If you plan to pursue writing as a professional, long-term career, I recommend starting and maintaining an author website even if you’re unpublished. Your website serves as an online home and hub for everything that you do, whether in real life or in the digital realm. You fully own and control it, tell your own story, and connect directly with the media, readers or influencers. It’s hard to overstate its importance over the long term. Consider it the cost of doing business in the digital era, a necessary business card and networking tool. In some cases, it can also be a creative outlet and community area, especially for writers who blog. (To be clear, having an author website does not mean blogging or require blogging. But if you’re interested, here’s my guide to blogging.)
Your first attempts at creating an author website probably aren’t going to be that great, and that’s okay. Plus, it’s unlikely you’ll get much traffic. Instead, the point is to practice your skills at expressing who you are, and what you do, in a public space. Over time, your ability to do this will improve, assuming you tend to your website periodically and don’t abandon it. (And why would you, if you’re still writing and publishing?)
If you start the website development process early, before you really “need” a site (before people seek it out), you can enjoy a gentler learning curve, as well as the power of incremental progress. You don’t have to launch and perfect everything at once. Start small, and build your skills and presence over time. You want something doable and sustainable—and sustainability is key.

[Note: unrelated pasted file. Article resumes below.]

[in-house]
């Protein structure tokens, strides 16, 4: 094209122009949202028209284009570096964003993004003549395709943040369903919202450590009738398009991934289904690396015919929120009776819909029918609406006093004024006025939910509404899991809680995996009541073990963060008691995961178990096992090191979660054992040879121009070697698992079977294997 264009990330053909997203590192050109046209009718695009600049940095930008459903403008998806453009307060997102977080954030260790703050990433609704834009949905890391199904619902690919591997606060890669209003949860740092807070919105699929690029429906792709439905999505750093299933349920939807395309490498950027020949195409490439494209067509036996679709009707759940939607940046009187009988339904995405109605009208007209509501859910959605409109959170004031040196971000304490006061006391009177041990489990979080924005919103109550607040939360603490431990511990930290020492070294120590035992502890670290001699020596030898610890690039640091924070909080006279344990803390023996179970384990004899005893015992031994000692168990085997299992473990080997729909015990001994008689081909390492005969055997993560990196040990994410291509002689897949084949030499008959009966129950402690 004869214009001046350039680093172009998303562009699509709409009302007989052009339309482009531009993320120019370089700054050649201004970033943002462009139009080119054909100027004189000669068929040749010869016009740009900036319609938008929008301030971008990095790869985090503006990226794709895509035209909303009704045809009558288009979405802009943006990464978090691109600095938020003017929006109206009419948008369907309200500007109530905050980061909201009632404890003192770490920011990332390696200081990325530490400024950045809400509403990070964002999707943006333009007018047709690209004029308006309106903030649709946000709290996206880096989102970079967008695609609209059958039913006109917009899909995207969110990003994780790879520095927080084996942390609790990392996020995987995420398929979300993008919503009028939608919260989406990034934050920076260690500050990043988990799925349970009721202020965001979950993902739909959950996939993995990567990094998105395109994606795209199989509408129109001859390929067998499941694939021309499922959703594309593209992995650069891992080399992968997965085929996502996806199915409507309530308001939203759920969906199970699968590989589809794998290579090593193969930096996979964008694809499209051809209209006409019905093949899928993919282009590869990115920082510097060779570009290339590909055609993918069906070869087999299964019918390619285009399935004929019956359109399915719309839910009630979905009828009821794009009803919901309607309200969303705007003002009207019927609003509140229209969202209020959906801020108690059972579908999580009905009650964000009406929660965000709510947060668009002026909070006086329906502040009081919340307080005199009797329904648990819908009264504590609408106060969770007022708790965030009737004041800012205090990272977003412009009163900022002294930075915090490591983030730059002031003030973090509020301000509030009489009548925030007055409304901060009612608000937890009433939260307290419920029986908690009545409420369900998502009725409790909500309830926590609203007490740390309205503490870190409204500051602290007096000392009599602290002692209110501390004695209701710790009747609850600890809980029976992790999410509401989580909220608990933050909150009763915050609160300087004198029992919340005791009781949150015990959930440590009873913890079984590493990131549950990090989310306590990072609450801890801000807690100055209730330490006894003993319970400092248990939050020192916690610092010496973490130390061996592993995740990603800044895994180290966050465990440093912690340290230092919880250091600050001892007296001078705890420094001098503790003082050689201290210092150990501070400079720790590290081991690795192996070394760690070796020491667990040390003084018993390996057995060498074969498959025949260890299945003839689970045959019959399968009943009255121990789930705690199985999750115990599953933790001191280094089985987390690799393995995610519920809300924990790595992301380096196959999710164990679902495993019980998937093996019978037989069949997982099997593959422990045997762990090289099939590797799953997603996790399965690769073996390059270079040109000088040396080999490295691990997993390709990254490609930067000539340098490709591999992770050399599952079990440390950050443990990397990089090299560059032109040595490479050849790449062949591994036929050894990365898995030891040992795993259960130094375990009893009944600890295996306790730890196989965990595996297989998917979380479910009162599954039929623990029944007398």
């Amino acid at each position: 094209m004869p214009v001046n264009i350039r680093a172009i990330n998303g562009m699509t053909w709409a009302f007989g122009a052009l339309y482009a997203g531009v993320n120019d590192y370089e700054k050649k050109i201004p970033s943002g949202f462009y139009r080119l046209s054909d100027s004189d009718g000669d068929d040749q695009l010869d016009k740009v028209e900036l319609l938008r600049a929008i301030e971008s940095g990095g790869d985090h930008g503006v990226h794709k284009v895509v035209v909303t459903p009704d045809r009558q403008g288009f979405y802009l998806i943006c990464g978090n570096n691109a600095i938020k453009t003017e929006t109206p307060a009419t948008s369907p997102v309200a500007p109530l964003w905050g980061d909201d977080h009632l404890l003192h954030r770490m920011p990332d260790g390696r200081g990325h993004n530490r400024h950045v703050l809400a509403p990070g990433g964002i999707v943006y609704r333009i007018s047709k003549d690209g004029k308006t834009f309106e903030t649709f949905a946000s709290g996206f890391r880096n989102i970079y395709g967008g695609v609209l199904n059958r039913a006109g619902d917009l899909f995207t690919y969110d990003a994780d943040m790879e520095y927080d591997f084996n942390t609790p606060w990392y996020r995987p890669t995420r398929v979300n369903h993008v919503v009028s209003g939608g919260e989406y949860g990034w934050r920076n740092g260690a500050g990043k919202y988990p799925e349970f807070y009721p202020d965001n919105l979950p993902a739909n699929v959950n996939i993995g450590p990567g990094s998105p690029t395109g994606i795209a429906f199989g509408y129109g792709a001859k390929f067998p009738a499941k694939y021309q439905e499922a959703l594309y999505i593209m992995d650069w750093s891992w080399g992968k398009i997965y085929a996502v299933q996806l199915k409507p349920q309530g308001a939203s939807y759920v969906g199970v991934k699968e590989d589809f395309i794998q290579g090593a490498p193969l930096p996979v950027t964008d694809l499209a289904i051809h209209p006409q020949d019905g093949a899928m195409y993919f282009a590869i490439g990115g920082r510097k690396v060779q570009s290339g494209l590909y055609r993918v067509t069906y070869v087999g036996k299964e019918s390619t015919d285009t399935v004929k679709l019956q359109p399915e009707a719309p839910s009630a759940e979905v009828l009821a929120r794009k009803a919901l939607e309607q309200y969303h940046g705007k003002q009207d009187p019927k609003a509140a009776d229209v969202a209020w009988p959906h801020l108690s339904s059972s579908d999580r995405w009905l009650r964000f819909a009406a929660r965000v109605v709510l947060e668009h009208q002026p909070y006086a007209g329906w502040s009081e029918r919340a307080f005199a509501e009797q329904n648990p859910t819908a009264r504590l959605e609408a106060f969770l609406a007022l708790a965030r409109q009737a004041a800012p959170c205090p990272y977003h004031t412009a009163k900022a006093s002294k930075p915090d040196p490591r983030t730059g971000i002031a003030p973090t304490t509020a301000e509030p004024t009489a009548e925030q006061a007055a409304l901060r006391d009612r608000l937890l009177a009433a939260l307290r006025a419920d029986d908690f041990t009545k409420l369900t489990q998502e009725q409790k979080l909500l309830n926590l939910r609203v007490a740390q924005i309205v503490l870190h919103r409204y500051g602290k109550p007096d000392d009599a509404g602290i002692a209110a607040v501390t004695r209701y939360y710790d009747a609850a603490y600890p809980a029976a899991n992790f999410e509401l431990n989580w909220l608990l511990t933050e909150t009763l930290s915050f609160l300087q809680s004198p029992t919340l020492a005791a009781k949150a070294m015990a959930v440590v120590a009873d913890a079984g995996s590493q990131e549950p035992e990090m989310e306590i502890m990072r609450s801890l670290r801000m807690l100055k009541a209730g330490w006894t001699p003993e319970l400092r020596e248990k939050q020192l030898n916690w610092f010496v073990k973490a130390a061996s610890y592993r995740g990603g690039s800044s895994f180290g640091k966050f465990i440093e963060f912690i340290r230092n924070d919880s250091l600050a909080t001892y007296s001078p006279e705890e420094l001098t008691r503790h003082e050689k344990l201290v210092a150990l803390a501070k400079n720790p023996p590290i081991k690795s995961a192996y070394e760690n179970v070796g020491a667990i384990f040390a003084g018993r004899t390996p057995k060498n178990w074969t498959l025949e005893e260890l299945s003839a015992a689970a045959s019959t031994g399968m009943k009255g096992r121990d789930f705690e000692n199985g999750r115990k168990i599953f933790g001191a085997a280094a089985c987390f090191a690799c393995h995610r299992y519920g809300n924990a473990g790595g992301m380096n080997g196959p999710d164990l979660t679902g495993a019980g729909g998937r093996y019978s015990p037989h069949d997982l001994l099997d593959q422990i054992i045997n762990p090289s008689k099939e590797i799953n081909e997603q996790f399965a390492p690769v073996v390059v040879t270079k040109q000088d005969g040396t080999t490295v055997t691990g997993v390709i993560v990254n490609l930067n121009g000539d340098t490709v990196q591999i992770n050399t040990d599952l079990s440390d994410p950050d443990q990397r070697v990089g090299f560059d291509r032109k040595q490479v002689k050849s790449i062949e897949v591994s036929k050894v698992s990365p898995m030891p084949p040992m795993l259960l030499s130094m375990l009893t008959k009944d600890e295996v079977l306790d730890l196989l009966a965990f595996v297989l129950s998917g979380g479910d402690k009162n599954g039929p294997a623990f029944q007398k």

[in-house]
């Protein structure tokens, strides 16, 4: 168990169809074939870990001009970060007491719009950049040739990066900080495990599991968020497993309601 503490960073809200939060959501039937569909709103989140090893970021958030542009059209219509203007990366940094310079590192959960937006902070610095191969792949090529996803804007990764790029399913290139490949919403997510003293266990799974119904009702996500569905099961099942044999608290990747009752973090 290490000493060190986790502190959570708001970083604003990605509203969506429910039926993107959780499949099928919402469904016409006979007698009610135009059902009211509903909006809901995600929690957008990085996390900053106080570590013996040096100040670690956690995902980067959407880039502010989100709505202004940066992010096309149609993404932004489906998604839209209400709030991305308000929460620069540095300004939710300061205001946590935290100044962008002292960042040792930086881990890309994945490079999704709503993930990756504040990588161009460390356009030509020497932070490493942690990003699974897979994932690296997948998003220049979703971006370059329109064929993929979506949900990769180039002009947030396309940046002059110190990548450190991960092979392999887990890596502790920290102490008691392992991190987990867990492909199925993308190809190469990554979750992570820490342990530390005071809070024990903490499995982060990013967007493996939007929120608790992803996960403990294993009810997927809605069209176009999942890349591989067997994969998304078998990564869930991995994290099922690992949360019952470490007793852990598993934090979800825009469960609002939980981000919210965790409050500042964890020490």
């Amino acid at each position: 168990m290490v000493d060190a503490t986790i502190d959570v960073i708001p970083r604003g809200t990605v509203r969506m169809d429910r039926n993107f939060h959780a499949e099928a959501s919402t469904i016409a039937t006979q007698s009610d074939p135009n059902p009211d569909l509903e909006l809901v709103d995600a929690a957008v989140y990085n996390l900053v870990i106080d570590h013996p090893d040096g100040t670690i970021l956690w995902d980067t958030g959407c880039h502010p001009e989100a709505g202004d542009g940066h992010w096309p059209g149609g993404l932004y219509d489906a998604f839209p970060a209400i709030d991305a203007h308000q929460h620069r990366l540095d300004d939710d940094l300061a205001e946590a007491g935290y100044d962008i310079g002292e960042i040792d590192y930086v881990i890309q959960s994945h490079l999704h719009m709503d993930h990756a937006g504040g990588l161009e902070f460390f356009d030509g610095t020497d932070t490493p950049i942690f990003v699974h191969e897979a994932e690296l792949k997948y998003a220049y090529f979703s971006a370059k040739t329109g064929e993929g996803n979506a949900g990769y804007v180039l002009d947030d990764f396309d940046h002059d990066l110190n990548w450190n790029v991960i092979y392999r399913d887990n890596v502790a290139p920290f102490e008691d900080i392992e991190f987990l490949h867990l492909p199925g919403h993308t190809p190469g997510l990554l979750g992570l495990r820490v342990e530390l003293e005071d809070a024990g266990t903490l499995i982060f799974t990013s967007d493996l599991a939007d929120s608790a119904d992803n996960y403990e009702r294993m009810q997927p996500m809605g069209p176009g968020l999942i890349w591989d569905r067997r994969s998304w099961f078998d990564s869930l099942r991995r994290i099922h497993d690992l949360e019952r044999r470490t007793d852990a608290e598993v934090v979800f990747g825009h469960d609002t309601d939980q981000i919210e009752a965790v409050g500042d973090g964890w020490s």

What do you say on your website if you’re an unpublished author?
For very new writers, a website might consist of only one or two pages, mainly focused on your bio and portfolio of work, if any. Consider the following elements.
- About page. Write a bio of about 200-300 words if you don’t have one already. (Here’s how to write a good bio.) If you have a decent or professional head shot, add it to the page.
- Contact page. Make it clear how you can be reached. This can be combined with the about page if you prefer.
- A page detailing any work that’s been made public. Mention any magazines, blogs, or websites you’ve contributed to. Link to specific work you’ve written if it’s available online. If the list here becomes long, group your writings by genre, and use reverse chronology. Very prolific writers might consider creating a separate page for each genre, series, or type of work. For example, a multi-genre writer might have separate pages labeled “Poetry”, “Fiction” and “Personal Essay.”
- Links to your social media profiles. If you’re active elsewhere and invite interaction, make it clear either with social media buttons in the header, footer, or sidebar—or by using widgets and badges that reflect your activity.
- Email newsletter signup. Consider having an email newsletter to keep your fledgling readership updated on news and publications. Learn more about email newsletters for writers.
Home pages typically include the following elements.
- A site header with your name and possibly a line describing what you write. Commercial authors often include their headshot in the header or somewhere on the homepage, to make the site feel more welcoming. However, some authors find this too self-absorbed. Do what feels comfortable.
- Some unpublished writers, if their site is only one or two pages, will put their full bio on the homepage. However, it’s best practice to limit how much information you put about yourself on the homepage, and save the full story for those who are really interested (and end up clicking on your “About” page). Homepage messages should be reader-focused and help visitors understand what sets your work apart.
- Social proof. We’re all very susceptible to signaling that says, “This person is liked and trusted by others.” Some writers include logos of the publications they’ve contributed to or mention grants or awards received. Others mention offline/online communities they belong to.